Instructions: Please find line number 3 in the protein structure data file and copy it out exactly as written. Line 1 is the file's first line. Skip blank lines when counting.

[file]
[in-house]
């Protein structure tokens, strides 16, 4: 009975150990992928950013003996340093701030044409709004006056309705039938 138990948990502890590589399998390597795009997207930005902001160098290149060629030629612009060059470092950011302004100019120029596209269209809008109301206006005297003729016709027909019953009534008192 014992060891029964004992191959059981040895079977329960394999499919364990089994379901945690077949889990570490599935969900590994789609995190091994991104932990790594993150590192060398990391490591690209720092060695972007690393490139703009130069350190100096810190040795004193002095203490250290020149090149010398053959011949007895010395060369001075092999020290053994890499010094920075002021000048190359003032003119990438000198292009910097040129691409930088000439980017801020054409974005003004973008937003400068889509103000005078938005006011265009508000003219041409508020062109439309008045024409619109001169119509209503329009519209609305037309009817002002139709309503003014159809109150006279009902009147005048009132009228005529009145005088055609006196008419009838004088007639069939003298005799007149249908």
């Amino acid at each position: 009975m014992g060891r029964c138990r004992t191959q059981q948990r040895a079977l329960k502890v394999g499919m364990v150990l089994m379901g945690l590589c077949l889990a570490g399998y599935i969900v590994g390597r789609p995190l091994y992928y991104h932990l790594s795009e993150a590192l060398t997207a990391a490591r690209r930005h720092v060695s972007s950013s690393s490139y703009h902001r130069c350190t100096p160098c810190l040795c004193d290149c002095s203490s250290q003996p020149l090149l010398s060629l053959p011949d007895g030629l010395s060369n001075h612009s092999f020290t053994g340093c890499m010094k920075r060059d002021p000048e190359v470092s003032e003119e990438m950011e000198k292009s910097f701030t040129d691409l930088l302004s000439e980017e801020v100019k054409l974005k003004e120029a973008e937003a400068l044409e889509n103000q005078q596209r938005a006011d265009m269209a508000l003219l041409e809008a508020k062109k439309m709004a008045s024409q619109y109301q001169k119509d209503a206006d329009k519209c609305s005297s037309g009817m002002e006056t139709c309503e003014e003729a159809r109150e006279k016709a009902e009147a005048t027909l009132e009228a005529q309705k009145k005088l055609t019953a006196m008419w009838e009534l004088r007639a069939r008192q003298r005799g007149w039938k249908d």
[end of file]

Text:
């Amino acid at each position: 009975m014992g060891r029964c138990r004992t191959q059981q948990r040895a079977l329960k502890v394999g499919m364990v150990l089994m379901g945690l590589c077949l889990a570490g399998y599935i969900v590994g390597r789609p995190l091994y992928y991104h932990l790594s795009e993150a590192l060398t997207a990391a490591r690209r930005h720092v060695s972007s950013s690393s490139y703009h902001r130069c350190t100096p160098c810190l040795c004193d290149c002095s203490s250290q003996p020149l090149l010398s060629l053959p011949d007895g030629l010395s060369n001075h612009s092999f020290t053994g340093c890499m010094k920075r060059d002021p000048e190359v470092s003032e003119e990438m950011e000198k292009s910097f701030t040129d691409l930088l302004s000439e980017e801020v100019k054409l974005k003004e120029a973008e937003a400068l044409e889509n103000q005078q596209r938005a006011d265009m269209a508000l003219l041409e809008a508020k062109k439309m709004a008045s024409q619109y109301q001169k119509d209503a206006d329009k519209c609305s005297s037309g009817m002002e006056t139709c309503e003014e003729a159809r109150e006279k016709a009902e009147a005048t027909l009132e009228a005529q309705k009145k005088l055609t019953a006196m008419w009838e009534l004088r007639a069939r008192q003298r005799g007149w039938k249908d």